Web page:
Fixing Barking & Whining From Anxiety in a Papillon

Papillons love humans and often get nervous when left home alone.

Papillons love humans and often get nervous when left home alone.

Papillons are not typically a barking breed, but when they are left home alone, they can bark and whine for hours. While you may think your pup is doing this because she's mad at your for leaving, she's actually barking because she's extremely anxious and fearful while you are away. The only way to ease your dog's barking due to separation anxiety is to help her cope with her anxiety while you are gone.

Take your papillon out for a long walk or exercise to wear her out before you leave the house. Leave her with a bowl of food and water, so she can relax or even sleep for some of the time you are gone.

Give your pup a bone or Kong toy with a treat inside every time you leave the house. Bones and toys with treats inside take a while for your dog to eat and will help her associate you leaving with something she really enjoys. Once she sees you leaving as a positive thing, she will stop her excessive barking.

Leave for a few minutes at first, then come back inside. Leave for a few minutes longer next time and gradually increase the amount of time you are gone until you can leave for hours without your dog barking. Papillons are a highly trainable breed, so by leaving for small increments of time at first, your pup will learn that you always come back.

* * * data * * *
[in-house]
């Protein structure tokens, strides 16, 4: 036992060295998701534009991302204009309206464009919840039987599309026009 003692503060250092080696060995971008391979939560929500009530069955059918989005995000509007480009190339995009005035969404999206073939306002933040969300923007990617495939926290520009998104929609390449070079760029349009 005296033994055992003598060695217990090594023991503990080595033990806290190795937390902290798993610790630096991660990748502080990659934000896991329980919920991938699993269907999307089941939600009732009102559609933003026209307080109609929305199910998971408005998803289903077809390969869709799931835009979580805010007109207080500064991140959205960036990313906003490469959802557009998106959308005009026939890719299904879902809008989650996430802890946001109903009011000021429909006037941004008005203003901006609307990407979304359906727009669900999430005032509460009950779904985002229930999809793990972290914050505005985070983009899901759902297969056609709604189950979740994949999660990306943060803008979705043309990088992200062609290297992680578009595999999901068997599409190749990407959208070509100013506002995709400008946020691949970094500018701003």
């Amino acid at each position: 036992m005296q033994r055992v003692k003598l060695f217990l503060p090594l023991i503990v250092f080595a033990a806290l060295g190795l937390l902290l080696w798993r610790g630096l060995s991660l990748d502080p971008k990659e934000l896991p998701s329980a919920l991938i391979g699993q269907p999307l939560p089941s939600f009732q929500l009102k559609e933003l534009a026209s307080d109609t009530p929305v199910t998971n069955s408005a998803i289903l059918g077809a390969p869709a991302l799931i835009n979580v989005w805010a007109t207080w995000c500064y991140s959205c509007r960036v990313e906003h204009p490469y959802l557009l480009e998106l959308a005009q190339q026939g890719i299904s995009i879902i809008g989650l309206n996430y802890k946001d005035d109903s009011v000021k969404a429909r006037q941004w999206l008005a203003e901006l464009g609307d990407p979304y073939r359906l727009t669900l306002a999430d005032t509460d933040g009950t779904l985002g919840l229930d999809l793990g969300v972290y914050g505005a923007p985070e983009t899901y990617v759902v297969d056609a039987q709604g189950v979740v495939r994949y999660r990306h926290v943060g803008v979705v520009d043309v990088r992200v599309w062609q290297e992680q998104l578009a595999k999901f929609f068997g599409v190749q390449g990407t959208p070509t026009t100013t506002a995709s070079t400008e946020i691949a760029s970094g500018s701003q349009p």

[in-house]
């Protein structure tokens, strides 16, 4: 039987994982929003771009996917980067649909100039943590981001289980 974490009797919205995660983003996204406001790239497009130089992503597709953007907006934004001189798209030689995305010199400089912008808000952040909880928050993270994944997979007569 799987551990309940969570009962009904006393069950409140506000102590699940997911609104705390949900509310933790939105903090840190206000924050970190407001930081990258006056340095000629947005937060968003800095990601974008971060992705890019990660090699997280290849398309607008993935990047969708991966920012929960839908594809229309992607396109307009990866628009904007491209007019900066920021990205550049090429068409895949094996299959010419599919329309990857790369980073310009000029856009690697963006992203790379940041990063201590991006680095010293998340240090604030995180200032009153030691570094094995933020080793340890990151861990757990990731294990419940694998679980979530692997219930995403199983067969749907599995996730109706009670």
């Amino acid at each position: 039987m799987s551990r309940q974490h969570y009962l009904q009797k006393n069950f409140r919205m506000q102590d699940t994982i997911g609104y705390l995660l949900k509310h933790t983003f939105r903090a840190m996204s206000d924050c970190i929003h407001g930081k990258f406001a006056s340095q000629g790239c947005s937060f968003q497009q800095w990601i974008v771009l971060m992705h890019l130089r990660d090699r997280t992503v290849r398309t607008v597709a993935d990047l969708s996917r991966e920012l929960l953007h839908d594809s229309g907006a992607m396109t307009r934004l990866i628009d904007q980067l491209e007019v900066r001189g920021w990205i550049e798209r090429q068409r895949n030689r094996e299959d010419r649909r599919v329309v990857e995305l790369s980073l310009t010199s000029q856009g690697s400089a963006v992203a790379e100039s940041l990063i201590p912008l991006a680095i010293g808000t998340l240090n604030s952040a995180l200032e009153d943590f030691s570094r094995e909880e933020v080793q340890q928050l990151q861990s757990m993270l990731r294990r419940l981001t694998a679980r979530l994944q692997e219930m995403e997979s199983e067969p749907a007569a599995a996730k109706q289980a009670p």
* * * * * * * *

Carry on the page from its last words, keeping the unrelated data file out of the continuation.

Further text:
Act like you leaving is no big deal. Don't give your pup a big goodbye before you leave the house. Just walk out the door. When you return home, don't touch or greet her for the first few minutes. This will show her that you coming back home is no big deal either.

Items you will need

  • Bowl of dog food
  • Bowl of water
  • Dog toy or bone

Tip

  • Don't yell at your dog for barking when you get home. Punishing your dog will make her more anxious next time you leave.

Warning

  • If your pet's barking and anxiety don't improve after a few weeks of working with her, you should take her to a veterinarian for therapy options.
 

About the Author

Courtney McCaffrey graduated from the College of Charleston in 2008 with a B.A. in media studies. She has served as an editor for Blooming Twig Books and the MADA Writing Services publishing company. She is now a writer on various outdoor sports such as snowboarding, skiing, surfing and bodysurfing.

Photo Credits

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